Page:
Christmas lights? They've lost their luster. This holiday season, affluent families who'd prefer to have properly heaven-lit trees should start grinding up their hoarded gold into nanoparticles to inject into their freshly cut evergreen. After a chemical transformation, the tree will light itself.
Sadly, magnificent force-fed Christmas trees are not yet a reality. But, cross your fingers, they might soon be. Researcher Dr. Yen-Hsun Su has already managed to transform a "common aquatic herb" into a bioluminescent spectacle. In effect: a glowing plant. The key, NPR's Robert Krulwich notes, is the golden nanoparticles that light up a plant in a fashion more common among deep sea creatures.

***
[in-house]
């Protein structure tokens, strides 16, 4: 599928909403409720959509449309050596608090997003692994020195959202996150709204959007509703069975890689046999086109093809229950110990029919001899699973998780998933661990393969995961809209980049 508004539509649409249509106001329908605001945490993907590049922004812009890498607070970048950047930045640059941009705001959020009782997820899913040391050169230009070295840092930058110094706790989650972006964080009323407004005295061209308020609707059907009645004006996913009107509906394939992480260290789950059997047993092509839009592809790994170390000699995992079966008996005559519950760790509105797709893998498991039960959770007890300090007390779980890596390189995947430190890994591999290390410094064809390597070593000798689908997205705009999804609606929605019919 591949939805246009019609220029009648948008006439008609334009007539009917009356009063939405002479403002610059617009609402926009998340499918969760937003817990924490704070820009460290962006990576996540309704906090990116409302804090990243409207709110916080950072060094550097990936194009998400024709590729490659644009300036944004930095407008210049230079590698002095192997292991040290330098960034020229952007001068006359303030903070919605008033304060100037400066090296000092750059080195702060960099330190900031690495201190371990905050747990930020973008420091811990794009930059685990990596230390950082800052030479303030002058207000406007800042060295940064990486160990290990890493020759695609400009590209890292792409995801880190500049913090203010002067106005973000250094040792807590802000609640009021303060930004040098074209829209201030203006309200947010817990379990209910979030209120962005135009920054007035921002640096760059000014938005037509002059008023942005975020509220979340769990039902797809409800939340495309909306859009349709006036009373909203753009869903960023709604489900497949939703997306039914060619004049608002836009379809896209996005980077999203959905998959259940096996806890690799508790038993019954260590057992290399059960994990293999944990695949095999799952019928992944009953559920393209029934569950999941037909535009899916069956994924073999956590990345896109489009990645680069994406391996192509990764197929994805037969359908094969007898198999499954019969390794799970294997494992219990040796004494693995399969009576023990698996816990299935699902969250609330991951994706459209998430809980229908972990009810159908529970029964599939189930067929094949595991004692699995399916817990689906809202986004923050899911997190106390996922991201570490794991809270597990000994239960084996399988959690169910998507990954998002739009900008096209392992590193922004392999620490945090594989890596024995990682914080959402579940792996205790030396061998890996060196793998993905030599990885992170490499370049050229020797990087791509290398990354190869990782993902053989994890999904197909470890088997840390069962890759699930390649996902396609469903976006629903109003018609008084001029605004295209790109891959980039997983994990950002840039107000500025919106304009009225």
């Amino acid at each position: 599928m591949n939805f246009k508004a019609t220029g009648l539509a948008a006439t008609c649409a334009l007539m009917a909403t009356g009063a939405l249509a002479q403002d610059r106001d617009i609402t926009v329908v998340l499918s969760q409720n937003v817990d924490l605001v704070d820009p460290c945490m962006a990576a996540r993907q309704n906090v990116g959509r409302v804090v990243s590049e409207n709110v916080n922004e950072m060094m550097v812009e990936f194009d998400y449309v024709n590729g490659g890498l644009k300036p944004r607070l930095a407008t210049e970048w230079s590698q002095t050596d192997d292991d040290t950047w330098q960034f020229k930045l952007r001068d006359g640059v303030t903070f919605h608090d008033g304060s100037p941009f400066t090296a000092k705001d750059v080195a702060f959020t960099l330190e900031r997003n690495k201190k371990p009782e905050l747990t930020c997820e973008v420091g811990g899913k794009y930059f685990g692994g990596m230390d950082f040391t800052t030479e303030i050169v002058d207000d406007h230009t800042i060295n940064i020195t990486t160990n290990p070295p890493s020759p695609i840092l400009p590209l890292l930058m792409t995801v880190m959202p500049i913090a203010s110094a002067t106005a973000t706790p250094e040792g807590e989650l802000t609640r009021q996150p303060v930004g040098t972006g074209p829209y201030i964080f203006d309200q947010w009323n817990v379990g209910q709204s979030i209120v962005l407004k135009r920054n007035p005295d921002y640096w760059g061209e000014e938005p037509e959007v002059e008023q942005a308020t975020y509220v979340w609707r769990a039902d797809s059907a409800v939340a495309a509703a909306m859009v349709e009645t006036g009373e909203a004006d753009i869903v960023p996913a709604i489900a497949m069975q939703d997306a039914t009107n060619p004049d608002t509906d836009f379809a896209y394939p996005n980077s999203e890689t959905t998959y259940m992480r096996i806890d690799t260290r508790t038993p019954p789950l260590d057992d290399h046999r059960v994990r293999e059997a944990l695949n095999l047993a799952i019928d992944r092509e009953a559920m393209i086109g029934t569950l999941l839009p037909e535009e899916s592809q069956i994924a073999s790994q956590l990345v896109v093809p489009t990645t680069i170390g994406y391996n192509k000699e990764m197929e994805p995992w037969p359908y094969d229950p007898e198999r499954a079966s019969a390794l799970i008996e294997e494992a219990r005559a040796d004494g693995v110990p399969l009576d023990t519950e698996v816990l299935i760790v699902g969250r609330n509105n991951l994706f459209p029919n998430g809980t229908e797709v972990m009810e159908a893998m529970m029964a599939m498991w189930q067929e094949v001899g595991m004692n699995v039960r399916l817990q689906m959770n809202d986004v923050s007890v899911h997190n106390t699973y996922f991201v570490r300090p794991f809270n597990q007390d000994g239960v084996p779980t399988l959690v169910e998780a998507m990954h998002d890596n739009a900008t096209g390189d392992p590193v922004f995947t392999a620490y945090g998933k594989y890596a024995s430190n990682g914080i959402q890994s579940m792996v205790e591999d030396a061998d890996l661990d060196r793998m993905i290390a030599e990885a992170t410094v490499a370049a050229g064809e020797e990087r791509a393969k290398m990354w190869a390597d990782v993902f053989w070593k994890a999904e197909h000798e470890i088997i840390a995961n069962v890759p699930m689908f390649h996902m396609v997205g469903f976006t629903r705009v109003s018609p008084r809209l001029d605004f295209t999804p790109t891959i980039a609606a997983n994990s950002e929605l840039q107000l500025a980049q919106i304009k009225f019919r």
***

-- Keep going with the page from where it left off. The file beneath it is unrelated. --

The hope is that luminously engineered flora may well be able to replace street lights in the future, cutting urban energy costs and maybe even doing a little to protect the environment.
The downside, of course, is that there will be glowing trees.
This article is from the archive of our partner The Wire.